The Economy

U.S. Factory Activity Posts 7th Straight Gain

Manufacturing is "benefiting from continued consumer demand, a turnaround in energy production, and an end to the strengthening of the U.S. dollar.”
Matthew HellerApril 4, 2017
U.S. Factory Activity Posts 7th Straight Gain

U.S. manufacturing activity rose for a seventh straight month in March while employment in manufacturing climbed to its highest level since June 2011, according to the Institute for Supply Management.

In its latest Report on Business, the ISM said its index of national factory activity fell slightly to 57.2% last month from 57.7% in February. Economists polled by MarketWatch had forecast a reading of 57.8%.

A reading above 50 indicates an expansion in manufacturing, which accounts for about 12% of the U.S. economy. For the second straight month, 17 of the 18 industries tracked by ISM said they are in expansion mode, which hasn’t happened for almost three years.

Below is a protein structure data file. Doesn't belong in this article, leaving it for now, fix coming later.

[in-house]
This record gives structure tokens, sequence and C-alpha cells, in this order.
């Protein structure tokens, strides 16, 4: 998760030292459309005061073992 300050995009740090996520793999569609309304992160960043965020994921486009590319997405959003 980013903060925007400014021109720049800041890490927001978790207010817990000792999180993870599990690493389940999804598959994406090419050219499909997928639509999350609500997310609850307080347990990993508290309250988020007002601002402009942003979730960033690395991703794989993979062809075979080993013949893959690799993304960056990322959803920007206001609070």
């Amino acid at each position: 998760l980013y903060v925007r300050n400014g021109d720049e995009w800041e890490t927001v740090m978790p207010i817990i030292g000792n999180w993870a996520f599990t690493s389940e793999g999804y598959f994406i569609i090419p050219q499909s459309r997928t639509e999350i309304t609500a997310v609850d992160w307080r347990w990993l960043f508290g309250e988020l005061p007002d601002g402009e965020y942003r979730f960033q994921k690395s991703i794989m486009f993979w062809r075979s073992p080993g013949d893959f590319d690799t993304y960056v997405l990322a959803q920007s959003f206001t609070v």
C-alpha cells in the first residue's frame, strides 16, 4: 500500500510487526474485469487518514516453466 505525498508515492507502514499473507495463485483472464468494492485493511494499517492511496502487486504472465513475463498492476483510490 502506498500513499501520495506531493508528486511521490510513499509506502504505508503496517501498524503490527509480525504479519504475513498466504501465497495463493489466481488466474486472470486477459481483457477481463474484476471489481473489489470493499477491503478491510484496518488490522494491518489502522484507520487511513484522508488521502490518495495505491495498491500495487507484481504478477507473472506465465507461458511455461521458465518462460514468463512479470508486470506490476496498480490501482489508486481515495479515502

“After contracting in late 2015 and early 2016, U.S. manufacturing is now expanding,” said Gus Faucher, deputy chief economist at PNC Financial Services. “The industry is benefiting from continued consumer demand, a turnaround in energy production, and an end to the strengthening of the U.S. dollar.”

With manufacturers adding workers or asking them to work longer, the employment index rose 4.7 percentage points to 58.9%. It was the sixth straight month of growth in employment and, of the 18 industries surveyed, 14 reported growth.

The new orders index, which includes companies in apparel, chemical products, paper products and more, registered 64.5%, a decrease of 0.6 percentage point from the February reading of 65.1%.

The ISM also reported that new export orders rose 4 percentage points to 59% — the highest reading since November 2013 — and the raw materials prices index jumped 2.5 percentage points to its highest level since May 2011.

In March, 47% of respondents reported paying higher prices, 6% reported paying lower prices, and 47% of supply executives reported paying the same prices as in February.

In a separate report, the Commerce Department said construction spending increased 0.8 percentage points in February, its highest level since April 2006, after falling 1% in January.